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Encyclopedia entry for 'Lobby Loyde' LETTER:

StyleR&B;, rock
 Lobby Loyde solo albums: Plays with George Guitar (Festival/Infinity, 1971), Lobby Loyde (reissue of debut album, Festival/Calendar, 1974), Obsecration (Rainbird, 1976); Southern Electric album: Live with Dubs (Mushroom/Festival, 1980).

The redoubtable Lobby Loyde (b. 1946) is one of the true legends of Australian rock'n'roll. During the 1960s, when the guitar became the dominant symbol in rock, Loyde emerged as Australia's first true guitar hero. As Glenn A. Baker put it, Loyde was busy blowing up speaker boxes years before high volume and feedback became a rock staple.

Lobby Loyde was born John Baslington Lyde in the central Queensland town of Longreach. He studied classical music as a child, before taking up electric guitar in his teens. In 1963, as Barry Lyde, he joined Brisbane band The Stilettos, playing -Shadows-styled instrumentals. In 1964, he joined a young R&B; band called The Impacts fronted by expatriate Englishman Mick Hadley. Along with fellow Englishman Bob Dames (drums), Hadley had experienced the burgeoning London R&B; club scene first hand. With a name change to The Purple Hearts, the band became one of the hottest R&B; outfits in Australia. In early 1967, Barry Lyde became Lobby Loyde and began transforming a one-time jazz/R&B; band called The Wild Cherries into one of the most relentlessly experimental psychedelic groups Australia ever witnessed. He remained with The Wild Cherries until the end of 1968, when he accepted an offer to join emergent blues hero Billy Thorpe in his band The Aztecs.

Under Loyde's influence, The Aztecs spearheaded the burgeoning blues, boogie and heavy rock movement of the day. It was on that foundation that Billy Thorpe earned his position as the unassailable king of Australia's early 1970s rock scene. Loyde stayed with The Aztecs until October 1970. At the start of 1971, he recruited the former Fanny Adams rhythm section of Teddy Toi (bass) and Johnny Dick (drums) in order to record his outstanding solo album, Plays with George Guitar (issued in September). That album remains a progressive rock milestone, one of the most remarkable heavy guitar records of the period. Out of that association, Loyde, Toi and Dick formed a new, three-piece line-up of The Wild Cherries. Loyde kept the band going until February 1972, after which he formed a new band called Coloured Balls. That band lasted for three years. Following the band's premature split at the end of 1974, Lobby initially went solo, issuing the single `Do You Believe in Magic?'/`Love Lost on Dream Tides' (December 1975) on the Bootleg label.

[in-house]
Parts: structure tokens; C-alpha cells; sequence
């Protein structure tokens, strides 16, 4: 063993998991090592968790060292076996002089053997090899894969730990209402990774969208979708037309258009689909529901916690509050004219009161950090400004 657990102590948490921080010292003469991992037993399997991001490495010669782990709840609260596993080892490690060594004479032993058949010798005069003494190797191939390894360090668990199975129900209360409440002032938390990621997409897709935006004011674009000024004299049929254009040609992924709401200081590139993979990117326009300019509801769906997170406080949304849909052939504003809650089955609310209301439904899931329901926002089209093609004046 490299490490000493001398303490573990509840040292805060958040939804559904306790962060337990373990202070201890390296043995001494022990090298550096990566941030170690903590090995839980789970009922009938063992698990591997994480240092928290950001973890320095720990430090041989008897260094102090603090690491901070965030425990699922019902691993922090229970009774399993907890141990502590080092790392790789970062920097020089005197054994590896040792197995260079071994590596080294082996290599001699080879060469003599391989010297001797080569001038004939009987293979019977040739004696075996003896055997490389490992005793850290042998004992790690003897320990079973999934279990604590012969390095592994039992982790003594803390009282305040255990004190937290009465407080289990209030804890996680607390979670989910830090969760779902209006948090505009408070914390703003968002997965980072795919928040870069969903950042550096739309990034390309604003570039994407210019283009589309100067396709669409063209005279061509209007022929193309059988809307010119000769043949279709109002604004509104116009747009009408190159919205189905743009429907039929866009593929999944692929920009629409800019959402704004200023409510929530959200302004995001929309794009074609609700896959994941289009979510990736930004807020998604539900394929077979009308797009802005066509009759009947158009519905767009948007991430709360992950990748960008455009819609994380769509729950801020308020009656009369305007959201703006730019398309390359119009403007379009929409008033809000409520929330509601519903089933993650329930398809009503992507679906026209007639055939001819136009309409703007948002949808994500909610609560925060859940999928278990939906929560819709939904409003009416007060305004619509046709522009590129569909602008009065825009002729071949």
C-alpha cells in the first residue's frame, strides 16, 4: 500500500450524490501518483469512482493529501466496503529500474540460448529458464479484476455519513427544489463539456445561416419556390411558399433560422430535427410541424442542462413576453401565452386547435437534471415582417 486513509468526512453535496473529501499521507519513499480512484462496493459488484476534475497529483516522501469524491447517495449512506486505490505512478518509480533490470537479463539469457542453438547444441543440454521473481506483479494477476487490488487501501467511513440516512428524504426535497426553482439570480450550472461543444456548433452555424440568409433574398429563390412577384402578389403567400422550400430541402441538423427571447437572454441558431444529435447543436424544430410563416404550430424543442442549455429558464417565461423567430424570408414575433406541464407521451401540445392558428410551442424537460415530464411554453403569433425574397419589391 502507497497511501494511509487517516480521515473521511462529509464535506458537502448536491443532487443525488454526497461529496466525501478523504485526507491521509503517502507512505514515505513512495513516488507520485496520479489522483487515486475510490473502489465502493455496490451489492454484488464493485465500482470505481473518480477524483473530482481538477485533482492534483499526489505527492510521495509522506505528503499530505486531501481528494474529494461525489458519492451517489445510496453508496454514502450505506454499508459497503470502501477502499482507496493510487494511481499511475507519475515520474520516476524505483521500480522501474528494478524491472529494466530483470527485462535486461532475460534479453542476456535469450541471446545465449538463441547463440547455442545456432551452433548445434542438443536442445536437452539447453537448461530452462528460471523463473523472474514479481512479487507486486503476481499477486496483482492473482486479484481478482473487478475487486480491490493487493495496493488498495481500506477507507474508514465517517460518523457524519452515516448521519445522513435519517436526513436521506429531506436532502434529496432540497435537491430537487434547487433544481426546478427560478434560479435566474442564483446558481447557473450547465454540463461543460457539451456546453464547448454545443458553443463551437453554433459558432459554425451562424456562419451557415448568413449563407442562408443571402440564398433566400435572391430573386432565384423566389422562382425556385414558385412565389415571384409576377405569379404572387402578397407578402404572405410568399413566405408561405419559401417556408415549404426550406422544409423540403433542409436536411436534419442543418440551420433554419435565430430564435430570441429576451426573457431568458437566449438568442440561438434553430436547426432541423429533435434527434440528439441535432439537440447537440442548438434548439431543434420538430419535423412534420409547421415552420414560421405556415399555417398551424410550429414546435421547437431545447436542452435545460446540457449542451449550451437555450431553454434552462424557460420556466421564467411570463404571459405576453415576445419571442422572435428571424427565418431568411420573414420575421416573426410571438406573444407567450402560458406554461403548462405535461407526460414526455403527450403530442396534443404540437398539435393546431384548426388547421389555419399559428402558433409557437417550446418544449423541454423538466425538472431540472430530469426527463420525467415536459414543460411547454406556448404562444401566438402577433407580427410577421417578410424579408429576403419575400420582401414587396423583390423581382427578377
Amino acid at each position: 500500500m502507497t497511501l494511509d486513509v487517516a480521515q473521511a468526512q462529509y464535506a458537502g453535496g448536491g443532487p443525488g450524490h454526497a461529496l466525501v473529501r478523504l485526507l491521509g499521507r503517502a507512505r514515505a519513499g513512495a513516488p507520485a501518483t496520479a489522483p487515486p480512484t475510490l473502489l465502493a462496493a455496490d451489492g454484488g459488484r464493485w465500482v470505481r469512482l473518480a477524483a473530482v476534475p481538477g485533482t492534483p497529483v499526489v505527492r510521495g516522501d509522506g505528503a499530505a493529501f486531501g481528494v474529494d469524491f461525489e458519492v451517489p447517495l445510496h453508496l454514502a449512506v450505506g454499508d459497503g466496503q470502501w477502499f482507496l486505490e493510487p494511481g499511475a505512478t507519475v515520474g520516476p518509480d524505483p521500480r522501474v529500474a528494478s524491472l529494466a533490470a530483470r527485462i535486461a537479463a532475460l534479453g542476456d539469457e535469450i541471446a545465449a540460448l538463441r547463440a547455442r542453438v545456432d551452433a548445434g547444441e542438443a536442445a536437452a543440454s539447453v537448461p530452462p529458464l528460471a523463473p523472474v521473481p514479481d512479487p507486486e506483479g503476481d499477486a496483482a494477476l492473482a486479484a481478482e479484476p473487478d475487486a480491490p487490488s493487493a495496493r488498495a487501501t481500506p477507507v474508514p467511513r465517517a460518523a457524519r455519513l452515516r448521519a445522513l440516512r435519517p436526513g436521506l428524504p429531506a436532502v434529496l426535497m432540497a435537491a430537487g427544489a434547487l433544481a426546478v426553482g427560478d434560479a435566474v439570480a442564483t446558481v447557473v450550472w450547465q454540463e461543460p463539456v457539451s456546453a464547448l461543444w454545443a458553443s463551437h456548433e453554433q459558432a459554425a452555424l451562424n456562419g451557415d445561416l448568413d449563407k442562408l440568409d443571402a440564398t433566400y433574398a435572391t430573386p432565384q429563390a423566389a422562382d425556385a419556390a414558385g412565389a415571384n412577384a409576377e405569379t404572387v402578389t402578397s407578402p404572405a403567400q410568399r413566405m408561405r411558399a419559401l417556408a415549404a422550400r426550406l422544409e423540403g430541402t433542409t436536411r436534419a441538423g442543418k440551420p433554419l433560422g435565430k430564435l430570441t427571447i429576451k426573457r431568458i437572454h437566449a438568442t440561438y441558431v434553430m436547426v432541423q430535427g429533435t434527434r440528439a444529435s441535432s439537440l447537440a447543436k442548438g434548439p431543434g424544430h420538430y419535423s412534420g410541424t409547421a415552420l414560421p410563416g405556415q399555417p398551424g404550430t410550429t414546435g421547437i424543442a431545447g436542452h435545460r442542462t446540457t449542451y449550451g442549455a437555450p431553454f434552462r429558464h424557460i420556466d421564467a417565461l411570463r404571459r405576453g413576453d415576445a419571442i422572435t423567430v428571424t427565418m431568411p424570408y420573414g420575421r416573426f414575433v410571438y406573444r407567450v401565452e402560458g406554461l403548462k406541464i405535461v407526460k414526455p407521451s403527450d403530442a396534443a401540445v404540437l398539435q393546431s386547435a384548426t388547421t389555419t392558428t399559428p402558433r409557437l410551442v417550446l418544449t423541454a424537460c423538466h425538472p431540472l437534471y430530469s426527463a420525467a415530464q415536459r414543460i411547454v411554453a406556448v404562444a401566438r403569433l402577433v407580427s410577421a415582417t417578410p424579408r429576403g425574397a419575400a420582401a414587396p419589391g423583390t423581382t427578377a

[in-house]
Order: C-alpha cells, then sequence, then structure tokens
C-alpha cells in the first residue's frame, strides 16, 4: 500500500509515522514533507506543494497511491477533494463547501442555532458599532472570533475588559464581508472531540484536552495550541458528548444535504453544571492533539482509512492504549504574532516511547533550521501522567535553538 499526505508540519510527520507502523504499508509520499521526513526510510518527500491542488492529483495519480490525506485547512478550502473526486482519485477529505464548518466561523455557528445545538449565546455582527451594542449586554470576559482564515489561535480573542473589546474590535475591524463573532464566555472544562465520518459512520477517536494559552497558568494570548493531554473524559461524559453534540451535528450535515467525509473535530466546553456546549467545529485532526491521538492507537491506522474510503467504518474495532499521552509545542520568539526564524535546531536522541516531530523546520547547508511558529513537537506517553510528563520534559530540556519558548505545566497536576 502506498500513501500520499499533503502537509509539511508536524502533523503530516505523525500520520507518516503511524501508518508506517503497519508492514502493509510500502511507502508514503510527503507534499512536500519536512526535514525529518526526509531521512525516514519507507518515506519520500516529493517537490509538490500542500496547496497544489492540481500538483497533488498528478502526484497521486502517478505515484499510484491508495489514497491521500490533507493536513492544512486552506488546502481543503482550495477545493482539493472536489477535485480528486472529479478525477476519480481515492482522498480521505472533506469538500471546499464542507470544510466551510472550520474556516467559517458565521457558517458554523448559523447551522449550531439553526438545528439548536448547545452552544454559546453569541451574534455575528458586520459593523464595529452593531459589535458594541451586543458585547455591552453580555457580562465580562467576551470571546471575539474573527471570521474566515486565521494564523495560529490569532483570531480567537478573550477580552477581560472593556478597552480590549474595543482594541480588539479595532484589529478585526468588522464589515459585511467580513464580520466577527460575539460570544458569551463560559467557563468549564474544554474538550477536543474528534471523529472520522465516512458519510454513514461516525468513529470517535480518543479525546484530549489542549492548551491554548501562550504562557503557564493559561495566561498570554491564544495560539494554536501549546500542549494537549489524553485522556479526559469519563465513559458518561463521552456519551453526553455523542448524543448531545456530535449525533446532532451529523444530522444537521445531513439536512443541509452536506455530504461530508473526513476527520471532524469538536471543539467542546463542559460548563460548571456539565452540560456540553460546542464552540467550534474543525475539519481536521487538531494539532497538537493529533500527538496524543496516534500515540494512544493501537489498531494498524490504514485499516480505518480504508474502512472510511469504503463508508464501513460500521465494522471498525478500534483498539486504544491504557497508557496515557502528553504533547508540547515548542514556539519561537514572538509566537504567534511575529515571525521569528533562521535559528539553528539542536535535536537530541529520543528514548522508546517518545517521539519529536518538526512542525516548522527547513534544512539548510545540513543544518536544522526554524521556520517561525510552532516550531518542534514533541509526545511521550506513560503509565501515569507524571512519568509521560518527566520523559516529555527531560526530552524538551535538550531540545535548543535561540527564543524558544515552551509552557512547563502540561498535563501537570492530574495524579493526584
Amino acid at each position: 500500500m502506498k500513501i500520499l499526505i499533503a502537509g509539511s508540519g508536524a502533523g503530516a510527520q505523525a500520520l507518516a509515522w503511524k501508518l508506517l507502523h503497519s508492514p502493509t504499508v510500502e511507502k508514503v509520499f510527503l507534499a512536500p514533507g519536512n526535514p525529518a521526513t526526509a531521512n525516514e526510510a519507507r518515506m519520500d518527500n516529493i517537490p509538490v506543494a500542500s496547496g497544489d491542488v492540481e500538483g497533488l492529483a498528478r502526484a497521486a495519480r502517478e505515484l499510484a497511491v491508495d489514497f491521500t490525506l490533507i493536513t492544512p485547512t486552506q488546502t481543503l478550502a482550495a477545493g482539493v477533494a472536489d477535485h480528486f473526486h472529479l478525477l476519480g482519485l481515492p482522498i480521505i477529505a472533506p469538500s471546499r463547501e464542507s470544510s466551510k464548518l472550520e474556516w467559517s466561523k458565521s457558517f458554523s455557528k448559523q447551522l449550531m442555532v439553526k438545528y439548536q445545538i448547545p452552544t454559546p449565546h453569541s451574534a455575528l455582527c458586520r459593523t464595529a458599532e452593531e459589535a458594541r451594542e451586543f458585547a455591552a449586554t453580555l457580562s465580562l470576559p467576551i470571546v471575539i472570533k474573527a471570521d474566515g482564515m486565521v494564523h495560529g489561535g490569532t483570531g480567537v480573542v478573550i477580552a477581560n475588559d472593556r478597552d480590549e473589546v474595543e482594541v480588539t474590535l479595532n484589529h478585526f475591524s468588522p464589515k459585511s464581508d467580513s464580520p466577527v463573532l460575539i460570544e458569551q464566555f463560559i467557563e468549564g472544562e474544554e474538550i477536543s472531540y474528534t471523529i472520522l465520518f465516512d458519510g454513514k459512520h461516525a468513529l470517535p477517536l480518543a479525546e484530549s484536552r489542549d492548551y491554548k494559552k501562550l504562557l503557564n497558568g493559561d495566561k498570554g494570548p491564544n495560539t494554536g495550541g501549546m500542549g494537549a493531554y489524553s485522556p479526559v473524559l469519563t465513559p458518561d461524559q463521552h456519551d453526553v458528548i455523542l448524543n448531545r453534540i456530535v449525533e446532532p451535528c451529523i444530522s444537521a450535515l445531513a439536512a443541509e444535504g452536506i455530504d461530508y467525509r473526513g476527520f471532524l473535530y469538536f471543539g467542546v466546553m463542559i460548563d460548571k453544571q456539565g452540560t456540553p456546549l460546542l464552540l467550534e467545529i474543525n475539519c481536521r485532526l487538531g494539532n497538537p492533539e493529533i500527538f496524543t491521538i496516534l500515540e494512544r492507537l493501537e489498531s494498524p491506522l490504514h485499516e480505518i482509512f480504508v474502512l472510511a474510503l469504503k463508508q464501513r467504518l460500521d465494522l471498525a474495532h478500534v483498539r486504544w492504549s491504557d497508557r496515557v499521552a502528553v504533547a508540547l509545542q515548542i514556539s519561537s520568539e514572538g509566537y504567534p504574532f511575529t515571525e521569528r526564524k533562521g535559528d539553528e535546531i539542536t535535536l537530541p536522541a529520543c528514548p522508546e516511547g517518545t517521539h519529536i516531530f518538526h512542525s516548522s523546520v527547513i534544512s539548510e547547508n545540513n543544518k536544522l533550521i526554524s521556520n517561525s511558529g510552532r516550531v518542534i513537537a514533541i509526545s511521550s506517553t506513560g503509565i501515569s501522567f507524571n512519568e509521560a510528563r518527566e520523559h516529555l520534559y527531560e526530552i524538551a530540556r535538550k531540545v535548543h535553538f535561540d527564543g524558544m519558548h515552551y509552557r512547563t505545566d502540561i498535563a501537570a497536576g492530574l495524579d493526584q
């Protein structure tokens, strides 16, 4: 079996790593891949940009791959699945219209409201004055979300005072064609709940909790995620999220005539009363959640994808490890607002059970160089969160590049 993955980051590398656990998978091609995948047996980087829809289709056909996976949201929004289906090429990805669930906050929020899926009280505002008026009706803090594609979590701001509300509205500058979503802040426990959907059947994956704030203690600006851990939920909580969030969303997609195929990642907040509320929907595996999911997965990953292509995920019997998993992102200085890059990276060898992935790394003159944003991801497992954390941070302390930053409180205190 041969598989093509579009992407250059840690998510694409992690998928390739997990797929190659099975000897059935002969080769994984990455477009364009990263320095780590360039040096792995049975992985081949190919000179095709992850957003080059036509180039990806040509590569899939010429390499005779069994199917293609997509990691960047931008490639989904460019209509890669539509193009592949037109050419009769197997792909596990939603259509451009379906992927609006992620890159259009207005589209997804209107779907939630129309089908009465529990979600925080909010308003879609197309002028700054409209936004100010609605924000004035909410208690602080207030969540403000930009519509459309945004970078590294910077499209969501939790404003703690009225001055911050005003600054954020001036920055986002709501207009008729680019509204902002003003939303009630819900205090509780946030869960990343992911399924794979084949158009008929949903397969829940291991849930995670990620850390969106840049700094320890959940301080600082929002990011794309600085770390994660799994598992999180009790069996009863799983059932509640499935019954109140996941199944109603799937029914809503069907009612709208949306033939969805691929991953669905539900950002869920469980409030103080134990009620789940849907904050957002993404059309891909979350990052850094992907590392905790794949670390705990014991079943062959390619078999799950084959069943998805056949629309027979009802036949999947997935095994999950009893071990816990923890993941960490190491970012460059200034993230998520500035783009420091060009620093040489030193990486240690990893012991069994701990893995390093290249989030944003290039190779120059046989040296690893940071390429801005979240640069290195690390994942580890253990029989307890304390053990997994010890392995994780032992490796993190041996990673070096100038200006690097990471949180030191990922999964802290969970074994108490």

Loyde issued his second solo album, Obsecration (May 1976), which was an impressive work of guitar explorations and thematic textures. Backing Loyde on the album was a loose aggregation of musicians which he dubbed Southern Electric. The line-up comprised two ex-Coloured Balls members, Andy Fordham (rhythm guitar) and Janis Miglans (bass), plus M�ndu (vocals), John Dey (keyboards) and James Thompson (drums; ex-Billy Thorpe and the Aztecs). With the release of Obsecration, Loyde moved to the UK with a couple of Southern Electric members (Fordham, Dey, Thompson). The Virgin label had shown interest in issuing Obsecration in the UK, although a deal never eventuated. The UK was then in the thick of the punk movement, and Loyde was not able to get Southern Electric off the ground. Loyde ran the front-of-house sound for a few new wave bands and worked in a studio learning production skills. On his return to Australia in 1979, Loyde formed a new band with Gil Matthews (drums; ex-Billy Thorpe and the Aztecs), Gavin Carroll (bass) and M�ndu, initially dubbed The Empty Halls Band but later renamed Southern Electric. That potentially brilliant line-up recorded the masterful hard rock album, Live with Dubs, which eventually saw release in October 1980.

In 1979, Loyde also contributed the track `John's Song' to the Various Artists Australian Guitar Album (Festival/Razzle), which also featured Kevin Borich, Mario Millo, Ian Moss, Phil Manning, Rockwell T. James, Chris Turner, Mick Elliott, Russell Smith, Ian Miller and Harvey James. In the meantime, Loyde had joined Rose Tattoo as bass player. That line-up of the Tatts recorded an album in Los Angeles which remains unissued. Loyde toured with the Tatts for a year (October 1979 to September 1980).

He then devoted his time to production duties and live sound mixing for the likes of Sunnyboys, Machinations, X and Painters and Dockers. In 1990, he played bass in a short-lived band called Dirt alongside Jex Byron (vocals, ex-Olympic Sideburns), Mick Holmes (guitar, ex-Zimmermen), Geordie Leach (bass, ex-Rose Tattoo) and Cal MacAlpine (drums; ex-Chosen Few). In 1997, Loyde formed a new band called Fish Tree Mother.

Encyclopedia of Australian Rock and Pop / Ian McFarlane 1999
under licence from Allen & Unwin Pty Ltd


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